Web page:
Connie and Pam told us that there are many customers who have been with them since day one. One neighbor, they said, came in on the first day they opened with his newborn, and now that baby is in college. "We love being on a side street," added Connie, gushing about all the wonderful people she has met on 74th. Pam nodded, saying, "We are not cold or anonymous." Despite the long line and the amount of press, Levain continues to be a warm, neighborhood - and, might I add, outstanding - bakery.

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Levain Bakery 1 Bakeries Cookies Upper West Side
Levain Bakery 2 Bakeries Cookies Upper West Side
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Levain Bakery 5 Bakeries Cookies Upper West Side
Levain Bakery 6 Bakeries Cookies Upper West Side
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Levain Bakery 8 Bakeries Cookies Upper West Side
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Levain Bakery 10 Bakeries Cookies Upper West Side
Levain Bakery 11 Bakeries Cookies Upper West Side
Levain Bakery 12 Bakeries Cookies Upper West Side
Levain Bakery 13 Bakeries Cookies Upper West Side
Levain Bakery 14 Bakeries Cookies Upper West Side

More places on 74th Street

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Little Baby Face Foundation 1 Non Profit Organizations Plastic Surgeons Headquarters and Offices For Kids undefined

Little Baby Face Foundation

Like many surgeons, when Dr. Thomas Romo III graduated medical school, he hopped on a plane to India and Vietnam in order to fix cleft lips. "We felt like we had time and a reason to give back, " he said of himself and his peers who choose to travel the world doing medical procedures before settling down and developing a practice. Though Dr. Romo operated on numerous lips, he realized after a while that the program he was traveling with was only fixing a quarter of the problem. After the lip healed, the palate still did not close correctly and teeth did not grow straight. Patients would experience chronic Eustachian tube problems, resulting in earaches. Dr. Romo wanted to fix the rest of the palate, but the mission that he was with focused solely on lips. "I wanted to change the paradigm, " Dr. Romo declared. Back in New York, he began developing a plan to help children with facial birth defects through all operation stages, not just cosmetic. 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As he continued on, I learned about a couple from England who came with their eighteen-month old son, who had a tumor falling over his eye. The parents, who were only nineteen and twenty-one, themselves, were given the opportunity to spend several weeks in Manhattan while their child was having his life changed. Dr. Romo is proud of how far the foundation has come since it began in 1990. He recently experienced a year in which he raised enough money in order to pay a small staff. One of the members of his team is his own wife, Diane Romo, who is the surgical coordinator. She deals directly with the children and has the extreme pleasure of contacting families to tell them, "We're going to bring you to New York. "Now that he has a model and a brand, Dr. Romo hopes to expand. "We can helicopter to Chicago, LA, or San Francisco, " he told me excitedly. But he is also devoted to New York, and emphasizes the concept of "New Yorkers helping New Yorkers. " He wishes that more people knew that the Little Baby Face Foundation existed. He said that a lot of hospitals are in the red, which should not be the case, since there are so many doctors willing to occasionally work for free for the sake of the greater good. His need to give to the community in any way he can is inspiring. As he perfectly phrased it for me, "I'm a surgeon. This is the only way I know how to give back. "

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The Baseball Center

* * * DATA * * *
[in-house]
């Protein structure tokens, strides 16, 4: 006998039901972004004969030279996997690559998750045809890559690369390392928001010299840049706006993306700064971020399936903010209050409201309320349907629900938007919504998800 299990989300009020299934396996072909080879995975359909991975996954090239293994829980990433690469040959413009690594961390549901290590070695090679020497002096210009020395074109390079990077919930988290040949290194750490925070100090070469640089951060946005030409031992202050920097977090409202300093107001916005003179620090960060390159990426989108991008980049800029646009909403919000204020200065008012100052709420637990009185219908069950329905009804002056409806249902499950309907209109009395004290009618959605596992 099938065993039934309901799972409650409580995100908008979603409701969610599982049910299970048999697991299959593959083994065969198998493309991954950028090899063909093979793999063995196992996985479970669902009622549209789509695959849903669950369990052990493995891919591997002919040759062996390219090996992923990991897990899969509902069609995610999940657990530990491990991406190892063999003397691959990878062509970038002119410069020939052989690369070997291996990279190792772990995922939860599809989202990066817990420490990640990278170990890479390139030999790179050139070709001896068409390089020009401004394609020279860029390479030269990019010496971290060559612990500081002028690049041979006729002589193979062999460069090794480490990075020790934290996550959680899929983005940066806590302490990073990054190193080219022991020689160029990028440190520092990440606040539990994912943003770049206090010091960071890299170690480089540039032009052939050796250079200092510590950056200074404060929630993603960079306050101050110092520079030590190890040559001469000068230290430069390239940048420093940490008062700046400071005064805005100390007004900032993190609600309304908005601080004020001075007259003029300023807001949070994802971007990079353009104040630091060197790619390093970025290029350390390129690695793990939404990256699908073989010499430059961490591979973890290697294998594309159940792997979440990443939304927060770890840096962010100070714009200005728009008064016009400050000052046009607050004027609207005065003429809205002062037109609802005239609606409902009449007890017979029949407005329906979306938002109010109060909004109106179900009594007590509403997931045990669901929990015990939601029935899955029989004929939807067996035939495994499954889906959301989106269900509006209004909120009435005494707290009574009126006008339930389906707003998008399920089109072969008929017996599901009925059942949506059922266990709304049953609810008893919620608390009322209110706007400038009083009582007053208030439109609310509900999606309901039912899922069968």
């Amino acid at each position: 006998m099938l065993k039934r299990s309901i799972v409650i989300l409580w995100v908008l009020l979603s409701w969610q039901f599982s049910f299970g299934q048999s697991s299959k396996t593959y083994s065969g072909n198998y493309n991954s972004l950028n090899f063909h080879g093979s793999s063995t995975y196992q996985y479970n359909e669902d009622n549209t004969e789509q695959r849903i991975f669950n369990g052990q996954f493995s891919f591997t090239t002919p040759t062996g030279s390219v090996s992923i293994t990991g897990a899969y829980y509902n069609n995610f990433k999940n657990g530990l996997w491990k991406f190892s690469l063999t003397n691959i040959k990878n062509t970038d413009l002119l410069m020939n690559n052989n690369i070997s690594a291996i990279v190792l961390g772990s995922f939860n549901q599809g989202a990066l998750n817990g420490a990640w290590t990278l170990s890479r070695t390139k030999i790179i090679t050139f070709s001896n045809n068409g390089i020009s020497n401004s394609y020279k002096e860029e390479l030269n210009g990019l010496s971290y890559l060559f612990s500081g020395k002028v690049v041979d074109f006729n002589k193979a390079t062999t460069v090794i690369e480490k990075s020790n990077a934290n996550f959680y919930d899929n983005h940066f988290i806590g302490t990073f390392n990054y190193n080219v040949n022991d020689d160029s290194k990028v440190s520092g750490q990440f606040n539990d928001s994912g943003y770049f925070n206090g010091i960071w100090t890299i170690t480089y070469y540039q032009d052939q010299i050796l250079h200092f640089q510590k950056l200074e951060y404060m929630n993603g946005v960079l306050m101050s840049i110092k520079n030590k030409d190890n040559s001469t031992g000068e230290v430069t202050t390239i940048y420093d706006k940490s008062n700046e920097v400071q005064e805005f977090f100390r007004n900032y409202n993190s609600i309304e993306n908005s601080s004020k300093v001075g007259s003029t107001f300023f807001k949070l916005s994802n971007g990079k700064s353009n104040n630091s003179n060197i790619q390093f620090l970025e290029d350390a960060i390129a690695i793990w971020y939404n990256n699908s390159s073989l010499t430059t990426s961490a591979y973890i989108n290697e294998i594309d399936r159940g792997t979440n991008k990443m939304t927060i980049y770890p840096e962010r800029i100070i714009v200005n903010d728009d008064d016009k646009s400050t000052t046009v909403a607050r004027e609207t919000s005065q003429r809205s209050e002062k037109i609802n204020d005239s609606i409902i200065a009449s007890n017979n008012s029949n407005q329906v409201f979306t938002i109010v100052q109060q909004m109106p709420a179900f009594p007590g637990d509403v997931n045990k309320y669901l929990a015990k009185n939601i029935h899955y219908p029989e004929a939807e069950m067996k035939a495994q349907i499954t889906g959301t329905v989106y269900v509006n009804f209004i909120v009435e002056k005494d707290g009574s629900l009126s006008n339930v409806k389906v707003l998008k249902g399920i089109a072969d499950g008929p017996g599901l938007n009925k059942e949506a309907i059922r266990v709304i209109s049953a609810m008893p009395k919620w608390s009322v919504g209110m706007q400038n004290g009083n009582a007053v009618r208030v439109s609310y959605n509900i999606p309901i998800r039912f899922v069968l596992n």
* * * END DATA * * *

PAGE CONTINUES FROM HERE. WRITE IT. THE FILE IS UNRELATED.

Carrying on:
Coach Jellybean, a man who was only introduced to us by his universally-used nickname, has endless good humor. He told us, "I am world famous on the Upper West Side among kids aged nine to twelve. " He added with a cheeky smile, "I'm a big deal. " He is often spotted on the street or at the zoo by gaping mouthed kids who are shocked to see their coach outside his natural habitat. It is not surprising that he is recognized so frequently, since two to three hundred kids go through the batting cages each week. It is, after all, the only place in Manhattan with an indoor facility. Jellybean took us past the large bank vaults that are a permanent part of the Apple Bank basement and into the Green and Blue rooms chatting enthusiastically. The Center can host six different classes at the same time, thanks to its size and equipment. It has every kind of pitching mechanism one can imagine, from a big ancient beast that is still "one of the best machines in the business" despite its age, to an LED display that lights up to resemble an actual pitcher. There are even simulators that can show where the ball would end up going in Yankee Stadium (with handicaps for younger batters). Not only does it motivate kids with a little firework display for home runs, but it also serves as a helpful statistical tool for older players hoping to improve their technique. One of the most impressive machines was the "pro-hitter" which can shoot out balls at 100mph and can basically mimic any kind of major league pitch. Jellybean also showed us the party room, which was decorated on one side for the Mets and on the other for the Yankees, in an effort to appeal to fans of both teams. As I was admiring the countless photographs of kids that lined the hallways, Jellybean pointed out that the center is not just for children. Far from it: the facilities have been used for bachelor parties, special needs adults, and even "big league guys" who want a place to practice in between seasons. The Center is also popular among foreign tour groups who want to try out America's pastime while visiting New York. Jellybean was particularly proud of the charity events that the Center hosts, where people pledge money for hitting pitches at a certain speed. After our tour, I took the time to speak with Jason, who told me more about the programs that the Center offers. There are tournament teams, after school programs, summer camps, and birthday parties, weekly classes, and, during the warmer months, outdoor leagues. He explained that the space's main purpose is to "Promote the experience of baseball. " When I asked how the Baseball Center accomplishes its mission, he replied without hesitating: "the coaches. " Some of the coaches played in college, some are former professionals, and some are still playing, but what binds them all together is their love of the game and their ability as teachers. "A good player doesn't always make a good coach, " Jason admitted, and assured me that each of his coaches is thoroughly trained as a teacher. With a grin, he told me that a mother had recently said to him, "I don't think I've ever seen so many men who are good with children. " With pride, Jason pointed out the sign that marked the Baseball Center as a designated New York City "safe house. "Though Jason has seen some real baseball stars come through the Center's programs - including Clayton Kershaw of the LA Dodgers - he was pleased to tell me of a child who had been coming for years, and had recently been offered a full ride to Stanford via baseball. He went on to say that he enjoys seeing every child thrive, no matter what level they ultimately achieve. He told me that his favorite part about working at the Baseball Center are those happy moments when he witnesses a child get their very first hit. "It's magic, " he gushed. It is a personal victory not just for the child, but for everyone at the Center. "We are a part of each child's team. "